Practicality is also mostly a CX-5 win. The rear doors open wide, a convenience you’ll appreciate over time if you regularly fill that space with a child seat, stuff, or friends. Putting the rear-seat USBs in the center console with room for a phone is a genius move that makes a ton of sense as long as you have only two passengers back there.
Also, folding down the rear seats is no problem thanks to controls in the cargo area. As we’ve noted for years, however, the CX-5 isn’t as spacious in its rear seat or cargo area as the roomiest in the segment.
CX-5 2.5 S Vs. 2.5 Turbo
So the CX-5 is attractive, practical, and vaguely premium. More so than with its dated instrument cluster screen, though, the CX-5 Turbo misses the mark in terms of efficiency and the effect it has on driving range. With EPA ratings at 22/27 mpg city/highway, that’s lower than the Escape 2.0T (22/31 mpg), RAV4 Hybrid (41/38 mpg), and even the new CX-50 with the same engine (23/29 mpg).
With a combined city/highway driving range of 367 miles, the CX-5 Turbo will require a fill up more often than any of those SUVs. In case you’re wondering, the non-turbo CX-5 kicks in another 28 miles of range before needing more gas. If the ultimate luxury is time, we hope a future CX-5 will provide a larger gas tank, greater efficiency, or both to increase the time between visits to the gas station.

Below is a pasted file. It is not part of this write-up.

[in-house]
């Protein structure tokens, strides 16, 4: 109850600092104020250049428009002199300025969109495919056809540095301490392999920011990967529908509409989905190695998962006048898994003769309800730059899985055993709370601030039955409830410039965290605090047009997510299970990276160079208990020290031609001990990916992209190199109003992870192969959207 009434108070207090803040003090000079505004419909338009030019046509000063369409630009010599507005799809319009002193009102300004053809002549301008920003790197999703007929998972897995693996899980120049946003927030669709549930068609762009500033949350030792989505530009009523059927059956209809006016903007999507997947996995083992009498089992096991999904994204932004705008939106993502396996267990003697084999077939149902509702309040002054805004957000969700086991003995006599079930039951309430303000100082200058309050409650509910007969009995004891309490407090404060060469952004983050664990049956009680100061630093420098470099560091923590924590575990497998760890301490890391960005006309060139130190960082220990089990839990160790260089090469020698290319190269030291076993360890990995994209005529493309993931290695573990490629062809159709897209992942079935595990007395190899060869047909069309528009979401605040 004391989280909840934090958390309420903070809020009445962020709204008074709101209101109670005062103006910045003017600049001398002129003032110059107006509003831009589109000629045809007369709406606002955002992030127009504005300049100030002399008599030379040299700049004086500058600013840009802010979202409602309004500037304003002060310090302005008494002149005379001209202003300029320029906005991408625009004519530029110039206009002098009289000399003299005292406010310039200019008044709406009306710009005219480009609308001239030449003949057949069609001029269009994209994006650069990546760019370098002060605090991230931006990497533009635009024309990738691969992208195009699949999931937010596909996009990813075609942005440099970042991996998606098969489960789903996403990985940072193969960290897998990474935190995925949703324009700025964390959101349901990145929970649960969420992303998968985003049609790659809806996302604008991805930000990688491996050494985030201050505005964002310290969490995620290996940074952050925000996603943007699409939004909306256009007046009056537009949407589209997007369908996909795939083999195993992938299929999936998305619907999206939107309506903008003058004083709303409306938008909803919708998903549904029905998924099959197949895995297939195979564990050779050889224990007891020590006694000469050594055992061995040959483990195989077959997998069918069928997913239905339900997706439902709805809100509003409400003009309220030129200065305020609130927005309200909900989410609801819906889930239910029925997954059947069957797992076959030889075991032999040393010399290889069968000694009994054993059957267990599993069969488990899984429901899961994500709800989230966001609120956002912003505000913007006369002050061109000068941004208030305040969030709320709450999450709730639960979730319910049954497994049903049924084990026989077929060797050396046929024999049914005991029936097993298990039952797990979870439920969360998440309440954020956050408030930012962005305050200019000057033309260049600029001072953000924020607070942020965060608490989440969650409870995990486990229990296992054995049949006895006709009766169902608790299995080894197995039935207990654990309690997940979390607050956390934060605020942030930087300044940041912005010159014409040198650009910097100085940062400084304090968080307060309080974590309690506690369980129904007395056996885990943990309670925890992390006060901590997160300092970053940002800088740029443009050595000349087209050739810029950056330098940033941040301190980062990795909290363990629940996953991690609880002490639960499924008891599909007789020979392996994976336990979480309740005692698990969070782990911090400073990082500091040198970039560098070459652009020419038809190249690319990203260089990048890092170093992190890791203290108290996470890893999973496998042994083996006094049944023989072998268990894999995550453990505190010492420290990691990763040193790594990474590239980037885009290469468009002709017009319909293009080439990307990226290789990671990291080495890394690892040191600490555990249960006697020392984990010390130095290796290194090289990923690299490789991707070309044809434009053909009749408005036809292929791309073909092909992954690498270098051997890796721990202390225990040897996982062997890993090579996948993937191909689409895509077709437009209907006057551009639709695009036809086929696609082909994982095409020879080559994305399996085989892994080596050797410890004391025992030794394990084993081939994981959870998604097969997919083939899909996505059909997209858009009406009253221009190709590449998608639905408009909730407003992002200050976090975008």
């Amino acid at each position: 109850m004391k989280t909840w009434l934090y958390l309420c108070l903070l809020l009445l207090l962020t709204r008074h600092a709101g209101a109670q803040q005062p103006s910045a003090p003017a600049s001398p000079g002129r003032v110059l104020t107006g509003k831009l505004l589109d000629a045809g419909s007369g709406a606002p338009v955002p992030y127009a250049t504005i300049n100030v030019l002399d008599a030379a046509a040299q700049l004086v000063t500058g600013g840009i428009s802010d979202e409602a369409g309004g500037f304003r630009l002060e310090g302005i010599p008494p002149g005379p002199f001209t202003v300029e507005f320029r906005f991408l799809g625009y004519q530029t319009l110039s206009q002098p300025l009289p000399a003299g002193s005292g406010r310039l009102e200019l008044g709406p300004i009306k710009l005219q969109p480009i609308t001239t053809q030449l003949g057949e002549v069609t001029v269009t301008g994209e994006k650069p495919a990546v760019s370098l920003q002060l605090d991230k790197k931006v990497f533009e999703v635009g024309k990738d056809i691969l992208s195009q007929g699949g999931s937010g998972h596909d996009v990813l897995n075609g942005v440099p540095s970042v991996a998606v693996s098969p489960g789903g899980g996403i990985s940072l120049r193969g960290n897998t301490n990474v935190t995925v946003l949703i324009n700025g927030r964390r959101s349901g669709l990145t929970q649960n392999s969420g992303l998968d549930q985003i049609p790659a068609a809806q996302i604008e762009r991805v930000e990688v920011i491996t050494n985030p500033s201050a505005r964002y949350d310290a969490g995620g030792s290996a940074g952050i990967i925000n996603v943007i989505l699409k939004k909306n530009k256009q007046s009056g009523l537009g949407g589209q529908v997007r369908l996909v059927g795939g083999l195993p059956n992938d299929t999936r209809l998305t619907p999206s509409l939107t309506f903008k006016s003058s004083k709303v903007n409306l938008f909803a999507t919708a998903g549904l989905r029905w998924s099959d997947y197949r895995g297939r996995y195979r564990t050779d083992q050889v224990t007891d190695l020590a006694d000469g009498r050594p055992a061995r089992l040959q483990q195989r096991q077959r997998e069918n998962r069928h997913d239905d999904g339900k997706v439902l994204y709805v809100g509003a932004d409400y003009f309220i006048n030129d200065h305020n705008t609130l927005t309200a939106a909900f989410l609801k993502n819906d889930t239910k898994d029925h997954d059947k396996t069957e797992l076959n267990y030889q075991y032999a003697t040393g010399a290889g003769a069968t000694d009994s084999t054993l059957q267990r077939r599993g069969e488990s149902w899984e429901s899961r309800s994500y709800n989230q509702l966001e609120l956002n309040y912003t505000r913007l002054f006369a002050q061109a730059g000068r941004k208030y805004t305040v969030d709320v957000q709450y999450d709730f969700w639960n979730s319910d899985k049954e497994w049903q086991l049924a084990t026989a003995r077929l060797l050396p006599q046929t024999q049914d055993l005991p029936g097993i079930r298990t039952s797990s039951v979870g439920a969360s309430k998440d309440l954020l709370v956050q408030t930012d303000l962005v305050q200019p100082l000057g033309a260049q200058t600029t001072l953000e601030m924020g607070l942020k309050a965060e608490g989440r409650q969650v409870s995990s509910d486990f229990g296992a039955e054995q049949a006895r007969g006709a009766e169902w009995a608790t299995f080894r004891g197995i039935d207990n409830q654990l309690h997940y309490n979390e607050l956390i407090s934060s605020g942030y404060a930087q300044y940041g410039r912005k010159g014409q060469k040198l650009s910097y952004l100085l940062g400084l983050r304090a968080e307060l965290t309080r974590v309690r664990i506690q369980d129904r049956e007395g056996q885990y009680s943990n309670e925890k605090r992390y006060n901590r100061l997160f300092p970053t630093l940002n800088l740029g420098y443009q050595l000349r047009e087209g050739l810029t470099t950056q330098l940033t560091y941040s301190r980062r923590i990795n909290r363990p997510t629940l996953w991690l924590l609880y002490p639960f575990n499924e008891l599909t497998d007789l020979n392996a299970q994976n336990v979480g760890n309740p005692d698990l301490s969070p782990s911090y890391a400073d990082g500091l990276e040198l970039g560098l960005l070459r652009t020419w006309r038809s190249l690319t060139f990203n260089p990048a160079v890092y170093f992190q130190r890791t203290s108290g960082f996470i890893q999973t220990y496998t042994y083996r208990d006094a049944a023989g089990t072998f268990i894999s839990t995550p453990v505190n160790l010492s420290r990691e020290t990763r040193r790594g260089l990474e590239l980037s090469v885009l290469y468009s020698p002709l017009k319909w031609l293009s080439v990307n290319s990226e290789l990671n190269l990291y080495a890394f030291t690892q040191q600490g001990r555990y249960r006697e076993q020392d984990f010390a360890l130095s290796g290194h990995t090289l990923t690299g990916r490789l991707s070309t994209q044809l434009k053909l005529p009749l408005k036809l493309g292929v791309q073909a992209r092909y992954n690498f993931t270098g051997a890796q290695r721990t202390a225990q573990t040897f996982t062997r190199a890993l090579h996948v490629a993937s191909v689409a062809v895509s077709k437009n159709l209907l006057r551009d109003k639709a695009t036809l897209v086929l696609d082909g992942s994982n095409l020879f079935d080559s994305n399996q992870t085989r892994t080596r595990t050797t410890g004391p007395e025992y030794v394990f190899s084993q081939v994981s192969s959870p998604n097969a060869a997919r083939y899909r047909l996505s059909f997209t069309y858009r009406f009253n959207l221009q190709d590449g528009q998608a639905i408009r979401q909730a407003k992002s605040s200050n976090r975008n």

The CX-5 Turbo Signature is a tempting package. Somehow, Mazda has made an older entry feel fresh. Where the SUV stumbles is mpg, range, and a couple minor tech issues. We could get over the last disadvantage, but the first two give us pause. If that sounds like you, too, we strongly recommend saving nearly five grand and getting the most loaded non-turbo trim you can find. Even without a turbo, the Mazda CX-5’s magic is clearly evident—even after all these years.
2022 Mazda CX-5 Turbo AWD Signature Specifications
|PRICE AS TESTED||$40,595|
|VEHICLE LAYOUT||Front-engine, AWD, 5-pass, 4-door SUV|
|ENGINE||2.5L Turbo direct-injected DOHC 16-valve I-4|
|POWER (SAE NET)||227 hp @ 5,000 rpm|
|TORQUE (SAE NET)||310 lb-ft @ 2,000 rpm|
|CURB WEIGHT (F/R DIST)||3,803 lb (59/41%)|
|LENGTH x WIDTH x HEIGHT||180.1 x 72.6 x 65.6 in|
|0-60 MPH||6.8 sec|
|QUARTER MILE||15.3 sec @ 90.2 mph|
|BRAKING, 60-0 MPH||132 ft|
|LATERAL ACCELERATION||0.77 g (avg)|
|MT FIGURE EIGHT||27.7 sec @ 0.61 g (avg)|
|EPA CITY/HWY/COMB FUEL ECON||22/27/24 mpg|
|EPA RANGE, COMB||367 miles|
Zach Gale – Writer
William Walker – Photographer
- HIGHS: Beautifully sculpted bodywork, delightfully athletic and equally refined, decidedly more premium than competitors.
- LOWS: Non-turbo engine needs more oomph, can only tow up to 2000 pounds, unremarkable cargo capacity.
- VERDICTThe CX-5 is a masterclass in making a mainstream SUV feel like it belongs in high society.
More than any other mainstream compact crossover, the 2022 Mazda CX-5 makes its driver feel special. With a price tag that’s much closer to a Honda CR-V’s than a Porsche Macan’s, the Mazda is accessible to the same demographic group as the former, but it’s also able to the impress those who fall into the latter’s tax bracket. The CX-5’s base four-cylinder engine doesn’t highlight its dynamic driving personality as well as the optional turbocharged four, but all models have a ride-and-handling balance that’s unrivaled in this segment.